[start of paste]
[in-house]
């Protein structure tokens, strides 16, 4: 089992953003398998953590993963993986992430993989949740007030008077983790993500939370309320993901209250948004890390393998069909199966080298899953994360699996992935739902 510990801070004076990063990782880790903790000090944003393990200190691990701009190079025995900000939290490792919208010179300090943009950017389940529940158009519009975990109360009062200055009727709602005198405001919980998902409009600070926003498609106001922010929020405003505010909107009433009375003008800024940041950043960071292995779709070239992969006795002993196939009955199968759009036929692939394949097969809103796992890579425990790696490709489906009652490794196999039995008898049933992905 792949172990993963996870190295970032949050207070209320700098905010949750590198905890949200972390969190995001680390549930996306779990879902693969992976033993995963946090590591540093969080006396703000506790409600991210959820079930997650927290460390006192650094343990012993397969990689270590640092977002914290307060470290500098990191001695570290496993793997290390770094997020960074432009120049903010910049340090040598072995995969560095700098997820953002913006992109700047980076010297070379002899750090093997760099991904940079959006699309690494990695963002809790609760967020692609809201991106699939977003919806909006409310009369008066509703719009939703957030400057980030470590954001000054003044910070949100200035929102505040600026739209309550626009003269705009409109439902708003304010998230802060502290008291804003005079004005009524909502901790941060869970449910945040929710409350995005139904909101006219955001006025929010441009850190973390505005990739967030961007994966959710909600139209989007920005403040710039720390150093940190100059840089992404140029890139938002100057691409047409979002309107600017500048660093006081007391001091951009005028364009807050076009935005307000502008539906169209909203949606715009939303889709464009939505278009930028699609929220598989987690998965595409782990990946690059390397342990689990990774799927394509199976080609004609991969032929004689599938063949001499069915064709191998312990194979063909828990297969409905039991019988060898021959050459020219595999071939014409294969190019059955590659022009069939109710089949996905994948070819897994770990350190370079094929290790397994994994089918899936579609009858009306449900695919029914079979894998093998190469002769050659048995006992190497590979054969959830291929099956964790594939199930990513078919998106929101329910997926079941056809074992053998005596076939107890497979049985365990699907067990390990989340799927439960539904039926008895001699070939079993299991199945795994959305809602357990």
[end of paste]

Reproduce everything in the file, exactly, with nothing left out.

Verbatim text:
[in-house]
């Protein structure tokens, strides 16, 4: 089992953003398998953590993963993986992430993989949740007030008077983790993500939370309320993901209250948004890390393998069909199966080298899953994360699996992935739902 510990801070004076990063990782880790903790000090944003393990200190691990701009190079025995900000939290490792919208010179300090943009950017389940529940158009519009975990109360009062200055009727709602005198405001919980998902409009600070926003498609106001922010929020405003505010909107009433009375003008800024940041950043960071292995779709070239992969006795002993196939009955199968759009036929692939394949097969809103796992890579425990790696490709489906009652490794196999039995008898049933992905 792949172990993963996870190295970032949050207070209320700098905010949750590198905890949200972390969190995001680390549930996306779990879902693969992976033993995963946090590591540093969080006396703000506790409600991210959820079930997650927290460390006192650094343990012993397969990689270590640092977002914290307060470290500098990191001695570290496993793997290390770094997020960074432009120049903010910049340090040598072995995969560095700098997820953002913006992109700047980076010297070379002899750090093997760099991904940079959006699309690494990695963002809790609760967020692609809201991106699939977003919806909006409310009369008066509703719009939703957030400057980030470590954001000054003044910070949100200035929102505040600026739209309550626009003269705009409109439902708003304010998230802060502290008291804003005079004005009524909502901790941060869970449910945040929710409350995005139904909101006219955001006025929010441009850190973390505005990739967030961007994966959710909600139209989007920005403040710039720390150093940190100059840089992404140029890139938002100057691409047409979002309107600017500048660093006081007391001091951009005028364009807050076009935005307000502008539906169209909203949606715009939303889709464009939505278009930028699609929220598989987690998965595409782990990946690059390397342990689990990774799927394509199976080609004609991969032929004689599938063949001499069915064709191998312990194979063909828990297969409905039991019988060898021959050459020219595999071939014409294969190019059955590659022009069939109710089949996905994948070819897994770990350190370079094929290790397994994994089918899936579609009858009306449900695919029914079979894998093998190469002769050659048995006992190497590979054969959830291929099956964790594939199930990513078919998106929101329910997926079941056809074992053998005596076939107890497979049985365990699907067990390990989340799927439960539904039926008895001699070939079993299991199945795994959305809602357990």